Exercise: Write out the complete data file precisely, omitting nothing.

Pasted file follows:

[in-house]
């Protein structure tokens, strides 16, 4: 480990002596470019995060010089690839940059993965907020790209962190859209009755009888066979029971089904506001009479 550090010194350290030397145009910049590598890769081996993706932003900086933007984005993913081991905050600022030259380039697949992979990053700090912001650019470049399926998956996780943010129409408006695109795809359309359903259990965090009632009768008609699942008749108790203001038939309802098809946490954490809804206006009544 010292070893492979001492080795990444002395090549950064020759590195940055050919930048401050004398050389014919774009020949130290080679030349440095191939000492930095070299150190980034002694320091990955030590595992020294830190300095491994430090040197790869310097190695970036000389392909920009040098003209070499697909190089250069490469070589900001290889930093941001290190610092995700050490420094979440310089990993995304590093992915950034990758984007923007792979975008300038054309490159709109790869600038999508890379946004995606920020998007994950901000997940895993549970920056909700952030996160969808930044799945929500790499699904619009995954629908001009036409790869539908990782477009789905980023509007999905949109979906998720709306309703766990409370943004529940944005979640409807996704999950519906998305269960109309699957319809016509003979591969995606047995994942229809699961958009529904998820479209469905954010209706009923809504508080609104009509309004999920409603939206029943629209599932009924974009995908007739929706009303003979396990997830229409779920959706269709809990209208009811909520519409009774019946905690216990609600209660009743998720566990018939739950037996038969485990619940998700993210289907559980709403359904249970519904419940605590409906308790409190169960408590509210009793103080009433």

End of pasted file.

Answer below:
[in-house]
């Protein structure tokens, strides 16, 4: 480990002596470019995060010089690839940059993965907020790209962190859209009755009888066979029971089904506001009479 550090010194350290030397145009910049590598890769081996993706932003900086933007984005993913081991905050600022030259380039697949992979990053700090912001650019470049399926998956996780943010129409408006695109795809359309359903259990965090009632009768008609699942008749108790203001038939309802098809946490954490809804206006009544 010292070893492979001492080795990444002395090549950064020759590195940055050919930048401050004398050389014919774009020949130290080679030349440095191939000492930095070299150190980034002694320091990955030590595992020294830190300095491994430090040197790869310097190695970036000389392909920009040098003209070499697909190089250069490469070589900001290889930093941001290190610092995700050490420094979440310089990993995304590093992915950034990758984007923007792979975008300038054309490159709109790869600038999508890379946004995606920020998007994950901000997940895993549970920056909700952030996160969808930044799945929500790499699904619009995954629908001009036409790869539908990782477009789905980023509007999905949109979906998720709306309703766990409370943004529940944005979640409807996704999950519906998305269960109309699957319809016509003979591969995606047995994942229809699961958009529904998820479209469905954010209706009923809504508080609104009509309004999920409603939206029943629209599932009924974009995908007739929706009303003979396990997830229409779920959706269709809990209208009811909520519409009774019946905690216990609600209660009743998720566990018939739950037996038969485990619940998700993210289907559980709403359904249970519904419940605590409906308790409190169960408590509210009793103080009433």